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Effects of Fluid Rehydration Strategy on Correction of Acidosis and Electrolyte Abnormalities in Children With Diabetic Ketoacidosis

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posted on 29.06.2021, 16:32 by Arleta Rewers, Nathan Kuppermann, Michael J. Stoner, Aris Garro, Jonathan E. Bennett, Kimberly S. Quayle, Jeffrey E. Schunk, Sage R. Myers, Julie K. McManemy, Lise E. Nigrovic, Jennifer L. Trainor, Leah Tzimenatos, Maria Y. Kwok, Kathleen M. Brown, Cody S. Olsen, T. Charles Casper, Simona Ghetti, Nicole S. Glaser, the Pediatric Emergency Care Applied Research Network (PECARN) DKA FLUID Study Group
IMPORTANCE: Fluid replacement to correct dehydration, acidosis and electrolyte abnormalities is the cornerstone of treatment for diabetic ketoacidosis (DKA) but little is known about optimal fluid infusion rates and electrolyte content.

OBJECTIVE: To evaluate whether different fluid protocols affect the rate of normalization of biochemical derangements during DKA treatment.

DESIGN, SETTING, PaRTICIPANTS: The current analysis involved moderate or severe DKA episodes (n=714) in children <18 years enrolled in the Fluid Therapies Under Investigation in DKA (FLUID) Trial.

INTERVENTION: Children were assigned to one of four treatment groups using a 2-by-2 factorial design (0.90% or 0.45% saline and fast or slow rate of administration).

Results: The rate of change of pH did not differ by treatment arm, but PCO2 increased more rapidly in the fast vs slow fluid infusion arms during the initial 4 hours of treatment. The anion gap also decreased more rapidly in the fast vs slow infusion arms during the initial 4 and 8 hours. Glucose-corrected sodium levels remained stable in patients assigned to 0.90% saline but decreased in those assigned to 0.45% saline at 4 and 8 hours. Potassium levels decreased, while chloride levels increased more rapidly with 0.90% vs 0.45% saline. Hyperchloremic acidosis occurred more frequently in patients in the fast arms (46.1%) vs slow arms (35.2%).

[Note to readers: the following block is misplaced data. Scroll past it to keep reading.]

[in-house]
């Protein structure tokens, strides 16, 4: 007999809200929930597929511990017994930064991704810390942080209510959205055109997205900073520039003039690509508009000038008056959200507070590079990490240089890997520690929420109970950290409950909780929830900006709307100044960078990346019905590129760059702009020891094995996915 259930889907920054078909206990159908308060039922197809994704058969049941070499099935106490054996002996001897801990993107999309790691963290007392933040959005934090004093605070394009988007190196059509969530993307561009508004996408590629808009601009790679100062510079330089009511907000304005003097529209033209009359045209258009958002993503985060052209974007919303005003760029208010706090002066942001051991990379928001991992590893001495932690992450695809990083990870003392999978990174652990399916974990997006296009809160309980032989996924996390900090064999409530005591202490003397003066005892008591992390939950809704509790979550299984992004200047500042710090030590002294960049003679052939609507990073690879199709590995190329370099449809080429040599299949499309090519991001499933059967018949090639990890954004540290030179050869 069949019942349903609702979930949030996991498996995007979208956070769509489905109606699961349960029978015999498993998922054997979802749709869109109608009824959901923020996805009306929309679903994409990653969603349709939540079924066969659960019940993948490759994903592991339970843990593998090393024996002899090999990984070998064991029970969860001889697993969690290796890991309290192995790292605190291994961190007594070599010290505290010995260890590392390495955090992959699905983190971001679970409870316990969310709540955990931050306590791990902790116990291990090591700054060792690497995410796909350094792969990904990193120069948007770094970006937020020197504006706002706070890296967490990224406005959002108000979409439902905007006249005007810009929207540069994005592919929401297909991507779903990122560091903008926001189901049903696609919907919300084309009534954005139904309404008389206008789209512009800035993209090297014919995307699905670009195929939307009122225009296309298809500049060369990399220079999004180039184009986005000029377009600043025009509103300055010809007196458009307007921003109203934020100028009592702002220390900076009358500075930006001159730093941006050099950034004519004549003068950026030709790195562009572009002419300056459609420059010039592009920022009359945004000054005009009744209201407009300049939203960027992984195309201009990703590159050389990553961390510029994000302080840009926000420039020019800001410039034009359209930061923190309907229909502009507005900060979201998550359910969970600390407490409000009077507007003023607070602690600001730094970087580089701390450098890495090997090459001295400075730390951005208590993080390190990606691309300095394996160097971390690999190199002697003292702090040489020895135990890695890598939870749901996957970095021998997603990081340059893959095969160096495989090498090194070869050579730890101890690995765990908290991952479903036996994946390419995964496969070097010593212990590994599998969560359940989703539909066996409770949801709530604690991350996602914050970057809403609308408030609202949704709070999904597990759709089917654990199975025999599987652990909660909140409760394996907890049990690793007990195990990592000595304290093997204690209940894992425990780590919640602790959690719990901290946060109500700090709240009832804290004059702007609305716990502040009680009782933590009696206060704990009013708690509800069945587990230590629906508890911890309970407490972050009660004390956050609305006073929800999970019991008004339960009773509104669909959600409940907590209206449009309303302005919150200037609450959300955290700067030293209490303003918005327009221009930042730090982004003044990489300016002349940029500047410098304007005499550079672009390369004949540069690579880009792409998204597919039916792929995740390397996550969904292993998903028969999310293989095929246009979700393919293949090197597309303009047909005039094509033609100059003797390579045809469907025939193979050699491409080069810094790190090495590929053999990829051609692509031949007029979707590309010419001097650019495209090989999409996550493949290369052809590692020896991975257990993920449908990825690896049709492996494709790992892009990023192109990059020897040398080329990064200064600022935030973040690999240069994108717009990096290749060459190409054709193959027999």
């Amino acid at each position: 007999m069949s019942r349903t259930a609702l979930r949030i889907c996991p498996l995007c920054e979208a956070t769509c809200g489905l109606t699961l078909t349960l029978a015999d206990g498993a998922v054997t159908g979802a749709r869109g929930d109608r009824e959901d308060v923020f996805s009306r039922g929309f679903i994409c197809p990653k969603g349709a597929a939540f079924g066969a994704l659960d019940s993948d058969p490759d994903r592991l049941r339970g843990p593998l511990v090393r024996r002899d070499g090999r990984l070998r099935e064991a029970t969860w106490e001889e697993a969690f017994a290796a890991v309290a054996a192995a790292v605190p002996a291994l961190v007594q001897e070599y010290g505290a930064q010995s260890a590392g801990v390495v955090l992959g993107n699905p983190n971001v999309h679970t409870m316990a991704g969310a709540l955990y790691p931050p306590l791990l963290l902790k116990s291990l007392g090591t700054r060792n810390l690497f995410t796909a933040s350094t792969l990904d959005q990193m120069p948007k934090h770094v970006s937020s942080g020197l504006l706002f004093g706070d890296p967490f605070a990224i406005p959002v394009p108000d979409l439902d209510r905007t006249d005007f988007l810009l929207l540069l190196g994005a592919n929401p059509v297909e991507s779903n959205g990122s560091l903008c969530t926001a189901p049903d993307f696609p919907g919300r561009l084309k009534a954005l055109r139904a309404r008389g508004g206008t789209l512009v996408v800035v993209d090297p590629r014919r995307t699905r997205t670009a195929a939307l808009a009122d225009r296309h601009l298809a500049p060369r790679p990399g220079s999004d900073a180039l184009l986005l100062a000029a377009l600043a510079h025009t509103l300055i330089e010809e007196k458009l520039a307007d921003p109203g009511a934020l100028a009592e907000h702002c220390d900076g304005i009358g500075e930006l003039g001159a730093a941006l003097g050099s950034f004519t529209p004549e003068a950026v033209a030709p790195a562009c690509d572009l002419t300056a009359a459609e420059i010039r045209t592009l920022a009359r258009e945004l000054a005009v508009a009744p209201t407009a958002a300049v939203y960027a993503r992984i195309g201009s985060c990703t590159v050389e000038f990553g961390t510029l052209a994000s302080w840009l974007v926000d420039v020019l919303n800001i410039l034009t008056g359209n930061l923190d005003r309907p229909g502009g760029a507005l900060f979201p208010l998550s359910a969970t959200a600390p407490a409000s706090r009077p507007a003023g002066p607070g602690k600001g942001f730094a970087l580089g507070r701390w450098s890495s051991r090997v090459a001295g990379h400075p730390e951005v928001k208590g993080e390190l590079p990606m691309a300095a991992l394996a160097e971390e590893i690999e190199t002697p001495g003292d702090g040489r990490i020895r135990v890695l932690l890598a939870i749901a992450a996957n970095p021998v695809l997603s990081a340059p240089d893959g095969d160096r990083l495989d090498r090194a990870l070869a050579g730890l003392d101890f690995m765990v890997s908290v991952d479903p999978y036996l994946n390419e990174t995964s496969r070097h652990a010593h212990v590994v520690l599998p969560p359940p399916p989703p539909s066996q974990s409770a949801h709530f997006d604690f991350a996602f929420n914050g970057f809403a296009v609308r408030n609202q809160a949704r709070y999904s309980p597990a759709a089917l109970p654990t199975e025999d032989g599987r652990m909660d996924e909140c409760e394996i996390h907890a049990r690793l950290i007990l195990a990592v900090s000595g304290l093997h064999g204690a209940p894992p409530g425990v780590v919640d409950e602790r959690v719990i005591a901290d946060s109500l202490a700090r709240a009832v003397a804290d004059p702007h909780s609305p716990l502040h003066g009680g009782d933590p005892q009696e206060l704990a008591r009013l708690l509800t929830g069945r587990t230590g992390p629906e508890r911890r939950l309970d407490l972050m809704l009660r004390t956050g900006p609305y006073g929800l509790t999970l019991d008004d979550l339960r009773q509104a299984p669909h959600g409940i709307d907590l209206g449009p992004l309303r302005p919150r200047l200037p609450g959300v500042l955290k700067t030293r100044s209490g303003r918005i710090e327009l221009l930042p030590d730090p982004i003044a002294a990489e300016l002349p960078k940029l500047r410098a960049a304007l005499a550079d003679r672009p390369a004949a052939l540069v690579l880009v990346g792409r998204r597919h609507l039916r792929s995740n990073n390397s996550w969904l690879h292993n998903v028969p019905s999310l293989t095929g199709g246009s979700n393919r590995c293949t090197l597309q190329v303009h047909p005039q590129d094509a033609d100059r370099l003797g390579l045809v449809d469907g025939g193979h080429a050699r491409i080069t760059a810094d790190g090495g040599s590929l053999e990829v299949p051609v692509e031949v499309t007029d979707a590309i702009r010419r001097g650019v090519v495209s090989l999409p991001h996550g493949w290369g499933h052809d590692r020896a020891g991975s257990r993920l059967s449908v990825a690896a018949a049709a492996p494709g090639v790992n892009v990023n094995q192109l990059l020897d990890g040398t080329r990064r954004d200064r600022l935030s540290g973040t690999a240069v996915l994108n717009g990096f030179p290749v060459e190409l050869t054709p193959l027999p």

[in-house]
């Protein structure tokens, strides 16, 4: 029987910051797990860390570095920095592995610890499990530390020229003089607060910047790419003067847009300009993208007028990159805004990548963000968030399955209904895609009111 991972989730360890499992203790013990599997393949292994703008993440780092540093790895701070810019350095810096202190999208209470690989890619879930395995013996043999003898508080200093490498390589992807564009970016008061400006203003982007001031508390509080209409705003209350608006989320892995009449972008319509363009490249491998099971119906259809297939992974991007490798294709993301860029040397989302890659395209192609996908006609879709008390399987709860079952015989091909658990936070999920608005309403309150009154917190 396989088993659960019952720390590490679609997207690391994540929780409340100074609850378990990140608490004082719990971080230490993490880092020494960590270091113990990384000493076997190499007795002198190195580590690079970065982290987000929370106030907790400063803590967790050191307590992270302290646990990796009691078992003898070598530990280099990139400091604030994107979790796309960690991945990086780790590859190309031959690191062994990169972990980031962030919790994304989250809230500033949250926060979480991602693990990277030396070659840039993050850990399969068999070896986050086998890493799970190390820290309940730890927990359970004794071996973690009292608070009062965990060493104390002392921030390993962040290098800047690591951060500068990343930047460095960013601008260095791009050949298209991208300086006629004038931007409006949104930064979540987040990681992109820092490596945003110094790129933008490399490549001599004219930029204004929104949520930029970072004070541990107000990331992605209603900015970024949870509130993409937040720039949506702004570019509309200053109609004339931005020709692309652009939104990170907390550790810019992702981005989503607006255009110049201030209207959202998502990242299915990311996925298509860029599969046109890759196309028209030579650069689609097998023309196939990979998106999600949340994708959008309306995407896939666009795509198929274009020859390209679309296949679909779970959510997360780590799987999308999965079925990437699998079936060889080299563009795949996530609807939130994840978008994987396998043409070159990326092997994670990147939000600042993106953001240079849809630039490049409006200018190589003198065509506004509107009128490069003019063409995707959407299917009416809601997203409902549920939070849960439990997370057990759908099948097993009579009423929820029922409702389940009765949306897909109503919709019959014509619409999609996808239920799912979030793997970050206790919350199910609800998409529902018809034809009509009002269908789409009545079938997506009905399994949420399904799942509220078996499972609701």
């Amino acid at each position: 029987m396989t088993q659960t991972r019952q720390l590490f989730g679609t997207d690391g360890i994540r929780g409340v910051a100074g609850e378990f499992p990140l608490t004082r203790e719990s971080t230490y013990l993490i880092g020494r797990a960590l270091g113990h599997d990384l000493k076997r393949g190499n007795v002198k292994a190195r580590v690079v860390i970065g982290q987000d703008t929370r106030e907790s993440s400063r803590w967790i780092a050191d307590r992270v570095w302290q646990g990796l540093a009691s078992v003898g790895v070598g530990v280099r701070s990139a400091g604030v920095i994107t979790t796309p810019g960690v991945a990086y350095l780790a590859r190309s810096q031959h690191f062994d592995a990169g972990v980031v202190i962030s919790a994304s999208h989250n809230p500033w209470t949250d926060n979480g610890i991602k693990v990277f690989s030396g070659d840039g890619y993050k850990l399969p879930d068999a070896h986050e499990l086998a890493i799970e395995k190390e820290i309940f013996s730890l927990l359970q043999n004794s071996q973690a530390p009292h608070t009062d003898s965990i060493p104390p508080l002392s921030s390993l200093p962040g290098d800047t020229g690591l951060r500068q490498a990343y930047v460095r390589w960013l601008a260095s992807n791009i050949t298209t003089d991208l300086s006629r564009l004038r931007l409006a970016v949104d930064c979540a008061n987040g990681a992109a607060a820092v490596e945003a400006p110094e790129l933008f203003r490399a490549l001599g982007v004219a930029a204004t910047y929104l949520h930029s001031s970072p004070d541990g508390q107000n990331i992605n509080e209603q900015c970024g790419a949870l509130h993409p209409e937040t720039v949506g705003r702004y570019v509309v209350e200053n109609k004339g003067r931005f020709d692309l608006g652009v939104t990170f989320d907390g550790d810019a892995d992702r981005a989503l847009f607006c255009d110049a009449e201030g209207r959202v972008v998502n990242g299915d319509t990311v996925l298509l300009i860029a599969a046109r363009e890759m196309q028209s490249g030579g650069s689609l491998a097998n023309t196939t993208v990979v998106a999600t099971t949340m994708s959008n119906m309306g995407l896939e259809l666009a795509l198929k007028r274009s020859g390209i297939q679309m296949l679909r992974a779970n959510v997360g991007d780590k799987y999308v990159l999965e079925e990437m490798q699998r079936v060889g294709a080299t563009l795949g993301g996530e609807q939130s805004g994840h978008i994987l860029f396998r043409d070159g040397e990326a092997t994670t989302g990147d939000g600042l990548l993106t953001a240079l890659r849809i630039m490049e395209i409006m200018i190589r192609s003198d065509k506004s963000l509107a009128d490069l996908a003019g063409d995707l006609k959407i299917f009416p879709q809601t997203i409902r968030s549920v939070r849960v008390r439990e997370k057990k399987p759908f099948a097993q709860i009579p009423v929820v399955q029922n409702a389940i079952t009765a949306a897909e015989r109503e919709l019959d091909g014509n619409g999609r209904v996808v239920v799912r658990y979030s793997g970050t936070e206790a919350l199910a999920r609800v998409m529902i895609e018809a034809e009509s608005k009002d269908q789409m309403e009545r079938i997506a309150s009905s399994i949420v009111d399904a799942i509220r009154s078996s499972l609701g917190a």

CONCLUSIONS AND RELEVANCE: In children treated for DKA, faster fluid administration rates led to a more rapid normalization of anion gap and PCO2 than slower fluid infusion rates but were associated with an increased frequency of hyperchloremic acidosis.

Funding

This study was supported by a grant from the Eunice Kennedy Shriver National Institute of Child Health and Human Development (U01HD062417). This project was also supported in part by the Health Resources and Services Administration, Maternal and Child Health Bureau, and Emergency Medical Services for Children Network Development Demonstration Program under cooperative agreement numbers U03MC00008, U03MC00001, U03MC00003, U03MC00006, U03MC00007, U03MC22684, and U03MC22685. This information or content and conclusions are those of the authors and should not be construed as the official position or policy of, nor should any endorsements be inferred by, Health Resources and Services Administration, Health and Human Services, or the U.S. government.

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